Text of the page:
We make the worst mistake of our lives when we attribute these negative actions to human nature. Our fundamental nature is Good, and anything else is a distortion of the goodness by which God brought us into being. These distortions of our goodness (also known as “sin”) warp our relationships with God and with each other. We start playing our instruments out of tune, thus adding unnecessary dissonance to the symphony of Creation.
But when Jesus rides that donkey’s colt down the Mount of Olives, he takes subverts the tumorous distortions of human nature. On his way to the cross, which is the epicenter of the distortion of the Good, Jesus begins showing that goodness still exists, despite the malignancy eroding the nature of humanity.
First, he tackles the distortion of power. Notice that his parade is rather incongruous. Anyone would expect a king to enter the city on an armored warhorse with weapons-laden legions flanking him. But Jesus rides in humility, on the back of a lowly farm animal. He displays that humility (which is one manifestation of goodness) has more majesty than any imperial power could ever muster.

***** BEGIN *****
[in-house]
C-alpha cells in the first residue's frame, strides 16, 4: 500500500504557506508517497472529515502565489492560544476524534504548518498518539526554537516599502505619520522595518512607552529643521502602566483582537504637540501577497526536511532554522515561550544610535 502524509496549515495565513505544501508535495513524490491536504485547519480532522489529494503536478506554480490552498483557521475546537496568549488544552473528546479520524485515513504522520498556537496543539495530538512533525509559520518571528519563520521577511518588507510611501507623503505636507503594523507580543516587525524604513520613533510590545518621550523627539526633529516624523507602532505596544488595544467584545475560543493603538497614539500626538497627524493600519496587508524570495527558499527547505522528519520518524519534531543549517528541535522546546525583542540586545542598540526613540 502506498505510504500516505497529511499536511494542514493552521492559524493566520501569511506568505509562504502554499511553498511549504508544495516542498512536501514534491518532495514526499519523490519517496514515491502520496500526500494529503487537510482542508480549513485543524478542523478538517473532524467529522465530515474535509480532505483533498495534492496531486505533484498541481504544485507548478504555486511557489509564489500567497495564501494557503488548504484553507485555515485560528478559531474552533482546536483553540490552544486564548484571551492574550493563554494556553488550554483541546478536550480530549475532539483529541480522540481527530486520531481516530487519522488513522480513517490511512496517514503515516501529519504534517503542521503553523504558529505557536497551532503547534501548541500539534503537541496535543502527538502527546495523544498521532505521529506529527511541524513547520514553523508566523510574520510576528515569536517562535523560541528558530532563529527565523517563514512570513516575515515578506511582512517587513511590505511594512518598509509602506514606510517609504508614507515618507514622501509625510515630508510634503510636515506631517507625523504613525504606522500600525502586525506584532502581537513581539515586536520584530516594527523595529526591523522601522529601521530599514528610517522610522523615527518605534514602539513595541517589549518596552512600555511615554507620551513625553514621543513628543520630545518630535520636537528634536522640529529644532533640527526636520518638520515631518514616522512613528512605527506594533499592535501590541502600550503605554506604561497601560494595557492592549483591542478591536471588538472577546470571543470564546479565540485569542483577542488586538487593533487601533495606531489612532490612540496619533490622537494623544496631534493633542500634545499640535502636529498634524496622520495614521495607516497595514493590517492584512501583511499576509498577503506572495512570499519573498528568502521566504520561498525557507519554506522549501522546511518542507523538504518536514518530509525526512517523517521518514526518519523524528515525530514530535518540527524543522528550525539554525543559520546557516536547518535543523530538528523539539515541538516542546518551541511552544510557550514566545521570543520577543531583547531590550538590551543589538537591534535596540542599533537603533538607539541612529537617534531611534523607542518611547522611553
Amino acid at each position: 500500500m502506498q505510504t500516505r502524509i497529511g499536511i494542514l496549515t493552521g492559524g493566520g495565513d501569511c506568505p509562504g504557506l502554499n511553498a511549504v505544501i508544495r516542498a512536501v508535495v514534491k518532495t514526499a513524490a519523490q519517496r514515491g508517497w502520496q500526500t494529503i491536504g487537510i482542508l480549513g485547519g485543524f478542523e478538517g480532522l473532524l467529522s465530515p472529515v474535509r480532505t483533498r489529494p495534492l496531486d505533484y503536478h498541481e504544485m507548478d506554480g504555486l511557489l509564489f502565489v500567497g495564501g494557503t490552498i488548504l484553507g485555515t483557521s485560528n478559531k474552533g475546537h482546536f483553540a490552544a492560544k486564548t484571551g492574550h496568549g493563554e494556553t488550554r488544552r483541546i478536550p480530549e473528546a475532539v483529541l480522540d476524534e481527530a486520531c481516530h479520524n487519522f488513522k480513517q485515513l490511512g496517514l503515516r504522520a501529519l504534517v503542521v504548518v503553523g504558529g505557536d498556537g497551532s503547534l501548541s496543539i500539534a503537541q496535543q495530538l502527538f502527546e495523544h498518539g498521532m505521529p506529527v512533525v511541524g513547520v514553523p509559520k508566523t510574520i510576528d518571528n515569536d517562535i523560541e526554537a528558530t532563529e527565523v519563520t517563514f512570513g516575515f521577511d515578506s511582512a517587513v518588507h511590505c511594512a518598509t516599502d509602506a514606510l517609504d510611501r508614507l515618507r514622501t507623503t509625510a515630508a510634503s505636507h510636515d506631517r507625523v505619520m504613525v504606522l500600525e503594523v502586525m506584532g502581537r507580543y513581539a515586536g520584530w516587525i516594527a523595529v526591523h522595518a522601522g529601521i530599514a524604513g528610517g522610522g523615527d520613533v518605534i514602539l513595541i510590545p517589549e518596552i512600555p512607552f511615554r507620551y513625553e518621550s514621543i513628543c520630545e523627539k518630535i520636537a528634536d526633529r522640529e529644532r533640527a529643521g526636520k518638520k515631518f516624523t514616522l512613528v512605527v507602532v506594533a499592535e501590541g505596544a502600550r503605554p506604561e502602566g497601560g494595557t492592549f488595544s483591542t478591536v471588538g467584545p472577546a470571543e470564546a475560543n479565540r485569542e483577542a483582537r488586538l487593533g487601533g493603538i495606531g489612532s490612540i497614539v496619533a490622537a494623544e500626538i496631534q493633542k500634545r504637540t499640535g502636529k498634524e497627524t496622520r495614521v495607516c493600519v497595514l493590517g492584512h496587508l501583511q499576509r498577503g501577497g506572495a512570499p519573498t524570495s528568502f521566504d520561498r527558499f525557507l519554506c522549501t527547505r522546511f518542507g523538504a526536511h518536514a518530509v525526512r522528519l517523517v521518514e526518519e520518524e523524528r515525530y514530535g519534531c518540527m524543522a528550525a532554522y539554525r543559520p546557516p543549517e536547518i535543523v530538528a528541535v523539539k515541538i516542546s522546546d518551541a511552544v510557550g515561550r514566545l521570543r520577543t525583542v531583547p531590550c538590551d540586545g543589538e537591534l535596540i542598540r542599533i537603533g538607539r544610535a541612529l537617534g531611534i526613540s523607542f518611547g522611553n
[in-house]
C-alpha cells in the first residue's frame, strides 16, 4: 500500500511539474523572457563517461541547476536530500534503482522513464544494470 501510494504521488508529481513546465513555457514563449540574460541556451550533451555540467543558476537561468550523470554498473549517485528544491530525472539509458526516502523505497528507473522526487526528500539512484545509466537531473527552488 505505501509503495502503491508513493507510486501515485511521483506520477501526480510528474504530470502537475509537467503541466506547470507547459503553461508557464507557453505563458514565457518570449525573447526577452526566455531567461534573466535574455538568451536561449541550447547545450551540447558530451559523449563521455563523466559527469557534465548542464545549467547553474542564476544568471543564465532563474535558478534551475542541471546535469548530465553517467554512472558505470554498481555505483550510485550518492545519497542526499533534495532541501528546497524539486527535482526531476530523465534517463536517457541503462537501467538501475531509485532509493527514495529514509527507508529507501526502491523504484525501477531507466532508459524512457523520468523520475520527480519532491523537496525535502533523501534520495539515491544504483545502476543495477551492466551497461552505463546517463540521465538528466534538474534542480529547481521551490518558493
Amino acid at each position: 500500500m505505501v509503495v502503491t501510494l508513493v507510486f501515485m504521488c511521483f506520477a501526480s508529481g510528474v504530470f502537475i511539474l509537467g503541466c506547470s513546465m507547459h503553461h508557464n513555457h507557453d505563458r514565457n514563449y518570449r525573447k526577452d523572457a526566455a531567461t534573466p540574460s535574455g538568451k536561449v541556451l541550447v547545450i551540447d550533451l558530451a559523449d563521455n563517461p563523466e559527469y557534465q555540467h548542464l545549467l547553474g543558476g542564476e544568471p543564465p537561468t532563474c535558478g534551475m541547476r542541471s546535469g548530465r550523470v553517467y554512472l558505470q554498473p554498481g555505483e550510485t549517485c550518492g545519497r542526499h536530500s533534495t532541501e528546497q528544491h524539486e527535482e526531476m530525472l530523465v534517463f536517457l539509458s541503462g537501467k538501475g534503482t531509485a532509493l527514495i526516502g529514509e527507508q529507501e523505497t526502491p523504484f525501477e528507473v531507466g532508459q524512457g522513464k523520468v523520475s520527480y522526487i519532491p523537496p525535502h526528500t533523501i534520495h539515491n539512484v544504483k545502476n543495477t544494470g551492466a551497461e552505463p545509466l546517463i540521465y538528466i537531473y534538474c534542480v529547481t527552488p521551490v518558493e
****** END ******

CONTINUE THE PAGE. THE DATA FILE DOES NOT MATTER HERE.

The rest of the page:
While Jesus subverts the distortion of power, his disciples tackle the distortion of terror. While fear is sometimes a helpful emotion, terror is not simply “really big fear.” Terror is an extension of power meant to control. But at this moment in the Gospel, the disciples walk directly into the most dangerous situation in their lives unabashedly praising God with joyful voices. “Blessed is the king who comes in the name of the Lord!” They display courage, another manifestation of goodness, and their courage subverts any attempt by the distortion of terror.
The rest of the Gospel plays out in much the same way. Jesus subverts the distortion of greed when he overturns the tables of the moneylenders in the temple. He subverts the distortion of fame when he tells his disciples that he is among them as one who serves. He subverts the distortion of revenge when he stops the retaliation during his arrest and heals the slave’s ear. And in his greatest display of goodness, Jesus defeats the distortion of domination by willingly giving up his life. Jesus brought all our distortions of human nature to the cross and died with them. And in his resurrection, he shows us that these distortions of our good nature have no ultimate power over us.
Because of Jesus’ life, death, and resurrection, we have the ability to access the goodness at the core of our human nature. We have the humility and courage necessary to let God excise all the malignancy that distorts our relationships with one another and with the rest of Creation. We have ears to hear the symphony of praise playing all around us, and we have the music within us to add our own harmonies to Creation’s orchestra.
And when we fail, when we once again forget our goodness, we can be silent, we can be still, and we can listen. And we can reorient ourselves by hearing the stones themselves shouting out on our behalf, singing their praise to God.